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Start with No: The Negotiating Tools That the Pros Don't Want You to Know
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Start with No: The Negotiating Tools That the Pros Don't Want You to Know

4.12  ·  Rating details ·  1,310 ratings  ·  104 reviews
Start with No offers a contrarian, counterintuitive system for negotiating any kind of deal in any kind of situation--the purchase of a new house, a multimillion-dollar business deal, or where to take the kids for dinner.

Think a win-win solution is the best way to make the deal? Think again.

For years now, win-win has been the paradigm for business negotiation. But today,
Hardcover, 288 pages
Published July 9th 2002 by Currency
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Average rating 4.12  · 
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 ·  1,310 ratings  ·  104 reviews

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May 30, 2019 rated it it was ok
Shelves: biz-and-econ
Was a decent read, with good overall tips, but seemed to be more self-help driven. My key takeaway from this book was that you should never deny a person their ability to say "no", as it can cause people to feel stiffed and cornered. However, I had a major issue with the premise of the book.

Camp declared the win-win approach to negotiations the wrong approach because it forces people to compromise, and even references Roger Fisher's and William Ury's Getting to Yes as the antithesis of his argu
Josh Rensch
Jul 01, 2017 rated it really liked it  ·  review of another edition
Great inverse thinking to Negotation

I read this after Never Split the Difference and that sent the stage for me reading this book. A lot of the counter-intuitive approaches were out lined in that book first. But both support and augment each other. I like his idea about the rule of 3 and living in the adversary's world.
Andrey T
Mar 05, 2018 rated it liked it
Overall great insights, but they are few and far between in a sea of fluff. Parts are confusing, not elaborated adequately, or are self-contradicting. Way too many obscure sports references. Also many of the real-world examples sound contrived and even fictitious, no obvious reason why the author chose to obscure real companies.
Aug 10, 2010 rated it liked it
Sound and logical advice. I appreciated the author's perspective that you gain an edge in negotiations not by focusing on scheming (which generally carries negative connotations), but by understanding where your adversary is coming from; what is in their best interest and your best interest, and how to present the best possible case for what you want to happen. I also really appreciated his focus on honesty--being honest with yourself about what your goals are, being honest with your adversaries ...more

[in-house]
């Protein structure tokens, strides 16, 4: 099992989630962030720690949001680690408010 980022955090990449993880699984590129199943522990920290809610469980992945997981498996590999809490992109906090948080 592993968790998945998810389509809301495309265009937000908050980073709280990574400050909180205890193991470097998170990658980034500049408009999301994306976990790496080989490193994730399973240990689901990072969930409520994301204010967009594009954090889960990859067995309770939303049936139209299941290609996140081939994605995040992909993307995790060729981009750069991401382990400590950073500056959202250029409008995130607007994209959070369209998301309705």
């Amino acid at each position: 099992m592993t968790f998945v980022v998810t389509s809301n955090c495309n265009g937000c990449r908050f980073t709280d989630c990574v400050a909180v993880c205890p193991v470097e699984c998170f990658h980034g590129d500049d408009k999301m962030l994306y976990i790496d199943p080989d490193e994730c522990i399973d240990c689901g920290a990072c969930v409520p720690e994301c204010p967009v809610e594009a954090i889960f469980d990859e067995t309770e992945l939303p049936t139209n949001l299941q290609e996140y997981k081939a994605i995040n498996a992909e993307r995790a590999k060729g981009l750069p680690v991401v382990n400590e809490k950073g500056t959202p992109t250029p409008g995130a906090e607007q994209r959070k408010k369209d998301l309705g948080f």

Nastya Khyzhniak
Mar 17, 2018 rated it really liked it  ·  review of another edition
I don't read many negotiation books, to be completely honest. Thus, I don't have any examples to compare "Start with No" to. However, listening to it has been a very educational experience - every chapter I had at least one eye-opening moment. While I was listening to it, I was following several negotiations on different subjects with different parties involved and imagine my surprise when the mistakes made by participants were exactly the ones Jim Camp describes in his book. I definitely recomm ...more
Apr 23, 2020 rated it it was amazing
Very insightful. The author's last name could easily be Contraire and not Camp. He throws conventional wisdom out the window and while that window is open allows a fresh perspective to enter. This book is more than a guide for salesman, it's for anyone who had to have difficult conversations with others.
Scott Wozniak
Oct 20, 2020 rated it really liked it
This is a blunt, tactical book on big deal negotiations. He opens by trashing the win-win idea, saying that if you try to help the other side win you will lose. So, get ready for a guy who calls the other side “the adversary” all book long. However, if you can get past the bluster there are some good methods in here. He is not advocating anything dishonest at all. And he eventually encourages you to be kind and even nurturing.

So, I don’t want to follow his overall philosophy but he does have so
Paul LaFontaine
Feb 13, 2019 rated it it was amazing  ·  review of another edition
We are taught by conventional wisdom and a large number of books on negotation to get the client to "yes." Jim Camp proposes we do the opposite. By getting the client to say "no" we find their limits, and we open a conversation about further possibilities. In addition to this, we should always have a plan and never demonstrate neediness.

I first read this book back in 2013 when I was negotiating M&A deals and loved it. I returned to it recently and still think it excellent work.

Highly recommend
Sep 06, 2020 rated it really liked it
Personal favorite when it comes to books on negotiation. It very convincingly disproves the typical „win-win“ approach to negotiation which doesn’t make it „evil“ but rather realistic.